Just Sayin' -- An Opinion Piece

By Kirk Winter

The most thankless job that exists at the Trillium Lakelands District School Board is the one responsible for cancelling the school buses due to inclement weather or unsafe road conditions.

Regardless of what decision you make, you are second guessed. If you don’t call the buses and one ends up in the ditch like it did not too many years ago, children might be hurt. In addition, the legal liability for the Board is likely catastrophic. If you do call the buses, some parents, somewhere in this massive geographic region the Board governs, look out the window and wonder why.

I have had parents question why there are so many days now that the buses don’t run. They harken back to their own experiences, and claim they can “never” recall their schools being closed even on the most awful of days.

I think I may have a few answers for those inquiring minds. I was at a City Council meeting before the holidays when the topic of road maintenance and its rising cost was being investigated. Senior staff stated that with climate change, on average CKL has gone from one or two major freeze and thaw incidents to six or seven in the last batch of winters. Very few bus cancellations anymore are because of just snow accumulation. The major culprits now are ice, water, freezing rain, and fog produced during the temperature fluctuations during these freeze and thaw events.

The old Victoria Board of Education tried many different kinds of bus cancellations in my time with the Board: partial cancellations, buses only running the main roads, or buses picking up after the roads had had a chance to be treated. These partial cancellations generally caused a world of confusion for all involved, with most students staying home regardless.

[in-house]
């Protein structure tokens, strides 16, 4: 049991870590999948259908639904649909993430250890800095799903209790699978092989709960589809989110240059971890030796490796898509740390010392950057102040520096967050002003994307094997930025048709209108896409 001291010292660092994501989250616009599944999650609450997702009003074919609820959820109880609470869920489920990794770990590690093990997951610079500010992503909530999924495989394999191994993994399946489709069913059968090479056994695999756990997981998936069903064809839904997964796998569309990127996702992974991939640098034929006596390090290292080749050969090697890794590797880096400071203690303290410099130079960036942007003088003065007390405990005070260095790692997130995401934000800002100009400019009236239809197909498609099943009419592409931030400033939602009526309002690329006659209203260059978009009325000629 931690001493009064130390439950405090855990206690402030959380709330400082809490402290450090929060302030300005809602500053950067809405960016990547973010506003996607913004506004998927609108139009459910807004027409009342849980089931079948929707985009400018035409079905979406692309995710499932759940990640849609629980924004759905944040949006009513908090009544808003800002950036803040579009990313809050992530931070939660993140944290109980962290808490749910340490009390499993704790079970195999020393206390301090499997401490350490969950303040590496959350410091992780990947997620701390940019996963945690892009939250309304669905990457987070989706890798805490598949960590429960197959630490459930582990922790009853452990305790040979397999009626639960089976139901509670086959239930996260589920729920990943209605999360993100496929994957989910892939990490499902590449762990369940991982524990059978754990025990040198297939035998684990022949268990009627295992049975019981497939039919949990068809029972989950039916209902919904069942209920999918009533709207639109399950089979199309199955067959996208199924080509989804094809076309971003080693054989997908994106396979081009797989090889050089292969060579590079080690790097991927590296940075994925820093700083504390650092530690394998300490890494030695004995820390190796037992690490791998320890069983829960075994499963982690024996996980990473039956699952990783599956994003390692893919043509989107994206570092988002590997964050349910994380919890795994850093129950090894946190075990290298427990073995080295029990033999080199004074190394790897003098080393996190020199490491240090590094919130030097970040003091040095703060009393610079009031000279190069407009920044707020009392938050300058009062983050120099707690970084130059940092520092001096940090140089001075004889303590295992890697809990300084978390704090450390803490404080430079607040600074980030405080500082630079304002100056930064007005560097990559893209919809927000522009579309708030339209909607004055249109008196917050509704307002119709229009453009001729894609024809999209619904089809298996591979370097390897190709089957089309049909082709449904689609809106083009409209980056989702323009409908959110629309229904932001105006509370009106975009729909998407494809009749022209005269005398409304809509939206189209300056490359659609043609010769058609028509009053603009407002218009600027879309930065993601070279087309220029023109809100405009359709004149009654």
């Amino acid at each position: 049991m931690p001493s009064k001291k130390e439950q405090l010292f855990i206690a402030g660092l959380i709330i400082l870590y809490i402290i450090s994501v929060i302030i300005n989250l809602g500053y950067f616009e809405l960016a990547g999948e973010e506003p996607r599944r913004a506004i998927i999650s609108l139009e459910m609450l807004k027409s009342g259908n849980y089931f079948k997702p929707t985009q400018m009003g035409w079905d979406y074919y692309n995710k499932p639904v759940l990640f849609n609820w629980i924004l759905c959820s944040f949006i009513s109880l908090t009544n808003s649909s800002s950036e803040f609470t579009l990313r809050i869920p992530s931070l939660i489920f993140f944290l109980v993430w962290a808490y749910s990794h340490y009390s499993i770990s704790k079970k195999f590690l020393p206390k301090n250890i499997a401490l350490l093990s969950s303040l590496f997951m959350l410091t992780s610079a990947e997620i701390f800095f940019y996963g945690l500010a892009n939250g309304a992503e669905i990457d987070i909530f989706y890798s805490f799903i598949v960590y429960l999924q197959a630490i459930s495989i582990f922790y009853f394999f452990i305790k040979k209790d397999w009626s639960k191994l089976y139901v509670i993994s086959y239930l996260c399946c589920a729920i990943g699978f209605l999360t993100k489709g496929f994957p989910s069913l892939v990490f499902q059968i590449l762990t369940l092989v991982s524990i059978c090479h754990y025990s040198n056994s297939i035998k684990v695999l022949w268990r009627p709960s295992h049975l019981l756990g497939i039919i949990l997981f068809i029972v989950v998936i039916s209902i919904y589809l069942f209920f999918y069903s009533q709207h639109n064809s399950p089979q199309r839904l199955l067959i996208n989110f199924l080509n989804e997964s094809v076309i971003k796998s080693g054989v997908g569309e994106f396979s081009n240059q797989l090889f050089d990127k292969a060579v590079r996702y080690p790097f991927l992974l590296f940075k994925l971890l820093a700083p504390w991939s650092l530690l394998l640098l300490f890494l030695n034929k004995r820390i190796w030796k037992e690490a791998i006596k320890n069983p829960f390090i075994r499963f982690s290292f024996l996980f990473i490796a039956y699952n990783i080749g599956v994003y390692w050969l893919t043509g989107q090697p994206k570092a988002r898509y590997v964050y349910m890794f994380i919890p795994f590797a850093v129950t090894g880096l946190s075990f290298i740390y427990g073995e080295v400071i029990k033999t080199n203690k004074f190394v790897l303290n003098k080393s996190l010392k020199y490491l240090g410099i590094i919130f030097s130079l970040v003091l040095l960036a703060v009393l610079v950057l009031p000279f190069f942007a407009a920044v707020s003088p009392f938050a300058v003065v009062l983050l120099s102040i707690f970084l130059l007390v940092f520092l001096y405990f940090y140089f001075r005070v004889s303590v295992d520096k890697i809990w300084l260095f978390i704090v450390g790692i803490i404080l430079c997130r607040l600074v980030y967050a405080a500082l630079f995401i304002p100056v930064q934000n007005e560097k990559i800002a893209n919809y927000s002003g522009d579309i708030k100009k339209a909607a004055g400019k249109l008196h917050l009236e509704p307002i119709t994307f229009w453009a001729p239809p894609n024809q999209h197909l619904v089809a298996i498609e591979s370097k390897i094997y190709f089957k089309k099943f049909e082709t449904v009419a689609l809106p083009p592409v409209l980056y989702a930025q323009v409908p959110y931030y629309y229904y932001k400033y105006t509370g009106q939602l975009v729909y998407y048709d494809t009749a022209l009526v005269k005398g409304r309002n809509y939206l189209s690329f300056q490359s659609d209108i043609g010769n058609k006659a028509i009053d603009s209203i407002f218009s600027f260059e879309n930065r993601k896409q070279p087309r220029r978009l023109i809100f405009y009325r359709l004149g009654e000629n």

In the mid-1980s, the Board was loath to cancel buses under almost any circumstances until two incidents jolted them into a new reality. The winter of 1985 was a harsh one, and despite the prediction of a significant blizzard arriving mid-day, the buses ran. By 3:30 you could not see out the windows at Weldon, and the after-school buses could not run. Over 800 students were stranded at Weldon, with little chance of getting home. Staff was asked to take kids home with them, while the rest would be kept at school under administrative supervision. Some parents risked life and limb to come in and get their kids, while others vented their fury with Board Office decision makers.

A second incident a year or two later pushed the Board into a largely pro-active stance that it still follows today. The buses were rolled again into the teeth of a real storm, and once they arrived at the schools they were ordered to turn around and take the kids home. This was long before the advent of cell phones, and someone forgot about the possibility of children, particularly elementary aged kids, being returned to empty homes with no supervision and no house key.

A parent returned home at the normal bus drop off time to find their elementary aged daughter awaiting them, cold and scared. She had been smart enough to spend the hours between the emergency bus drop off and her parents arrival curled up in the dog house with the family Golden Retriever keeping her warm. Tragedy was averted, but just.

For the most part since then, calls have come early, erring on the side of caution. Since amalgamation with the Haliburton and Muskoka boards, the job of the transportation people has become even more complicated with having to make decisions for the three districts by 6am each morning.

With the weather the next couple of weeks looking iffy at best, expect more bus calls, and remember your child’s best interests are being put first when transportation decisions are being made.

EducationDeb Crossen